Vayetse - weekly Torah portion

November 24, 2017

Jacob was assigned with a task and he sets himself to the voyage towards Paddan-aram to find a wife for himself. The evening falls and he falls asleep and dreams. In his dream, “behold, a ladder was set on the earth with its top reaching to heaven; and behold, the angels of God were ascending and descending on it.” The most common translation to the word “בּוֹ” (Bo) is “on it” however it does not seem to capture the essence of what is actually said and I would like to suggest that a better translation would be “therewith”. We see a hint to that in Midrash Rabah where two rabbis debate what this word “בּוֹ” really refers to. Rabbi Heya suggests that they are going “up and down on the ladder” while Rabbi Yanay suggests that they are going “up and down of Jacob”.

 

 

 

 

No solution to the deliberation between the rabbis is presented but one suggestion is that if we read the words as is then the reference is to the ladder. On the other hand, what would be so surprising of angles going up and down on a ladder between heaven and earth that would require the use of the term “behold”?! Here I think that the surprise has to do with the direction, rather than going down and then up, we are in for a surprise, going up and then going down, and therefore what Rabbi Yanay suggests may be a more sophisticated way to understand what is said there. These angels represent the good deeds of Jacob, and they go to the heavens, and those which are bad, descend, and go back to earth.

 

The scripture continues, “behold, the Lord stood above it and said, ‘I am the Lord, the God of your father Abraham and the God of Isaac; the land on which you lie, I will give it to you and to your descendants’.” Again I think the translation does not do justice to the words “נִצָּב עָלָיו”, Nitsav Alav, because in Hebrew it is not clear if the meaning is of God standing on the ladder, as is suggested in the common translation, or, as I would suggest, that God stood above him, that is above Jacob’ looking over at him and making a great promise to Jacob. That promise is tied to the need of Jacob and his descendants to have angles going up the ladder rather than angles going down the ladder. Those who are going up represent the good doers and those that descend represent leaving the good and returning to the bare and dry materialism where there is no connection between the person and God, a tight connection between Heaven and Earth.

 

Climbing ladders for the purpose of descent seems unfortunately to be the order of the day of the government of Israel, its ministers and deputy ministers. What is worrying is also the number of descents in comparison to the very few ascents. We see that in what I will delicately identify as odd legislation, a violent political discourse, and hand bending on issues related to the public face of the Shabbat in Israel. To all that one may add the recent outburst of the deputy minister of foreign affairs addressing Diaspora Jewry. Ultimately, this kind of arrogant and patronizing language is a rapid descent on the ladder. Rather than an attempt to find ways to jointly ascend the ladder, finding ways to get people closer and coherent, we face walls of contempt. True, the deputy minister has experienced an injustice when prevented from speaking in the United States in one or another event. There was not good reason to do so. However, the big difference is that when she was denied to opportunity to speak it was done by an organization and when she speaks she is supposed to represent the state. That has not happened – she has failed.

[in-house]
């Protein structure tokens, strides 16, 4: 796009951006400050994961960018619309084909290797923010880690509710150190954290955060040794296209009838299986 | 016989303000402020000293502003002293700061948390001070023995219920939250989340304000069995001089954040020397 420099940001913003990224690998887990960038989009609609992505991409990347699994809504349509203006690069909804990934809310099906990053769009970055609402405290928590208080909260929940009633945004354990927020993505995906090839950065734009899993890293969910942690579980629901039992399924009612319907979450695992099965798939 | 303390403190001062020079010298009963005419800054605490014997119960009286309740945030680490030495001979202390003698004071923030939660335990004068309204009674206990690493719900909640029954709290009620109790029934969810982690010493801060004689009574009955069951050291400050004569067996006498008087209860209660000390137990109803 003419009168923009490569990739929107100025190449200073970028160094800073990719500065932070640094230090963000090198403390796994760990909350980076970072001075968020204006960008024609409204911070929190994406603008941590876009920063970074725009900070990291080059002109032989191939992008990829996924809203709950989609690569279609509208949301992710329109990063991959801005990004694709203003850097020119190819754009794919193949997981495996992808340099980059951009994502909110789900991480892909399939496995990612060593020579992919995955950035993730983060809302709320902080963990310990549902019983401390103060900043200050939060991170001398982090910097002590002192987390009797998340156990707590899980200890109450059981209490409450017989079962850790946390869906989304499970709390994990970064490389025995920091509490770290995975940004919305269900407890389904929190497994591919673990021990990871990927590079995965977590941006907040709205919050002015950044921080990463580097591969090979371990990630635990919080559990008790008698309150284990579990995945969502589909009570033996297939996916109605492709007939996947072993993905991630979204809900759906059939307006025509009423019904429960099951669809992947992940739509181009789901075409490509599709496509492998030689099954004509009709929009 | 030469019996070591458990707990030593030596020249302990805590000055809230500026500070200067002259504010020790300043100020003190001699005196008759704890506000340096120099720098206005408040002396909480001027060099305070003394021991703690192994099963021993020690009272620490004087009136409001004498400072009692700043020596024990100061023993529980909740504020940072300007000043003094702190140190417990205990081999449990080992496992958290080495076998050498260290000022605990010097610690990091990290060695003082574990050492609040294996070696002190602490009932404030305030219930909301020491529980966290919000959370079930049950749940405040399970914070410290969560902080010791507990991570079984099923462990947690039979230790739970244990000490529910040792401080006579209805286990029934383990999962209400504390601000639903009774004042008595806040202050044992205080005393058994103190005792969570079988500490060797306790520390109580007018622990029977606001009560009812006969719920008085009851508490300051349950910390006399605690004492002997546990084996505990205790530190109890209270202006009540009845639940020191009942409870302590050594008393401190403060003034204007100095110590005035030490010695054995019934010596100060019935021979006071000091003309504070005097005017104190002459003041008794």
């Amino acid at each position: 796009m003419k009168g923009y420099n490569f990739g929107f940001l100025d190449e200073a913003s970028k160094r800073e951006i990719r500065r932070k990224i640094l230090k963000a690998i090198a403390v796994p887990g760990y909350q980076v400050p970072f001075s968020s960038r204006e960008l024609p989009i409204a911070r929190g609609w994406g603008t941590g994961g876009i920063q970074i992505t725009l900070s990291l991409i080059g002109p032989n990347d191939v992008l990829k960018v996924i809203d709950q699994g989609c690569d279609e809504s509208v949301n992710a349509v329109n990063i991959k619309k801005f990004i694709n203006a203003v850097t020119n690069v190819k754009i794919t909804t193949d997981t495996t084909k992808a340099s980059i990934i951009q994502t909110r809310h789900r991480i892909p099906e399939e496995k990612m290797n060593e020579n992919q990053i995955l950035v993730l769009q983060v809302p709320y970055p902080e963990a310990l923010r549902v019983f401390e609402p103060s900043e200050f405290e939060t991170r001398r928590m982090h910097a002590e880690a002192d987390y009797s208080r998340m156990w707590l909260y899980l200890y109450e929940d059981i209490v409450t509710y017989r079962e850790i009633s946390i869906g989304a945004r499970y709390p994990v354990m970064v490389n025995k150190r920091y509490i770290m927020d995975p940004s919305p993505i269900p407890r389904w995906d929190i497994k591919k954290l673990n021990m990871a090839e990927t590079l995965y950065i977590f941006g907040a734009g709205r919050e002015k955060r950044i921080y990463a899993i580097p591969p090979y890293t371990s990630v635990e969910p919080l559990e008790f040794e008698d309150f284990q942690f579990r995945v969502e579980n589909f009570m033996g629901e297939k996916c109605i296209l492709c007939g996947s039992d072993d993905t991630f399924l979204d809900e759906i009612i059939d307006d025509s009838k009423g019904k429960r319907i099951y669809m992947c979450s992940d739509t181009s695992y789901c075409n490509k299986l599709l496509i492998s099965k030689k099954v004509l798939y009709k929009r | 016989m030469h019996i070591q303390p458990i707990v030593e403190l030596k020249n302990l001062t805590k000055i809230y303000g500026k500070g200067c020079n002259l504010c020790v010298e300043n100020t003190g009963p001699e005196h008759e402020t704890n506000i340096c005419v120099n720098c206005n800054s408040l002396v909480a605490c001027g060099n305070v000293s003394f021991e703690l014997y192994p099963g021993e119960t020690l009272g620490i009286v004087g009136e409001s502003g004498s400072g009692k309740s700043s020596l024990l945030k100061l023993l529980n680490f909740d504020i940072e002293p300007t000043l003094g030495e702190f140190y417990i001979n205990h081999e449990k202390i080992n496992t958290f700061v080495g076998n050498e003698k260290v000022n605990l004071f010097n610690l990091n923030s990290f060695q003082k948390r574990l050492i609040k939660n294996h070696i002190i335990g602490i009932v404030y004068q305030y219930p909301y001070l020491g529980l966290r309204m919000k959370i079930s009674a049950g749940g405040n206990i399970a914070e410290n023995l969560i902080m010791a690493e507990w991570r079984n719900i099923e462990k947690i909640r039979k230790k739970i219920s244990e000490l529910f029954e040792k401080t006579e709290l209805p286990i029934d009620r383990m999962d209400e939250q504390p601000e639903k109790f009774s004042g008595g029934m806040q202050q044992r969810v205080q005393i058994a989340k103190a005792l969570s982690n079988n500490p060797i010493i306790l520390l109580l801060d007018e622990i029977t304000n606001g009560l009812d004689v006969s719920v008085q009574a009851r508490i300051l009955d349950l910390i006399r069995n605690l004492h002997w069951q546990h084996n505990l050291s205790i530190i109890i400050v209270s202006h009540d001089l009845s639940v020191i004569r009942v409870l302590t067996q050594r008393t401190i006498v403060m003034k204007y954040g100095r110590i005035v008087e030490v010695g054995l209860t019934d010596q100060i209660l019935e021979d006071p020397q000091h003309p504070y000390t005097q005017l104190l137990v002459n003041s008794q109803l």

Twelve days from now the Union for Reform Judaism shall begin is 2017 Biennial in Boston. Over five thousand people will meet there, including several tens of Israelis from our Movement, for an exciting event. For those there for the first time it will be a life changing event. Delegates will experience many interesting meet ups, exchange of ideas and opinions, and it is also safe to expect a lively debate about affairs concerning Israel. We absolutely understand that we cannot allow the bond between Jews leaving in Israel and outside of it to be disrupted, and this is particularly true to the ties with North American Jewry. Despite the difficulties, and regardless of the attempts to use an insulting and belittling dialog with the Reform Movement by the government of Israel, we will be there to ensure that the ties with Israel not only remain but also become stronger. To build and create new ties and to say clearly and succinctly that Jews leaving outside of Israel are our partners in what happens and what needs to continue to happen in Israel, their home away from home. We will encourage our friends and supporters to do the right Zionist deed which is to do more, invest more, visit more often, become more influential, build another community, erect another synagogue. This investment in Israel yields results and is highly appreciated. It may not be the most pleasant of things to be exposed to the harsh language used but we want you to know that our message is understood and is accepted in growing numbers in the Israeli society. We need your work on the ground in Israel and elsewhere and the more we can do that together, the more resources we can put in place, the more successful we shall be. Let us make sure that our deeds ascend the ladder of Jacob to success and growth.

 

Shabbat Shalom.

Reuven Marko, 24 November 2017, 7 Kislev, 5778

 

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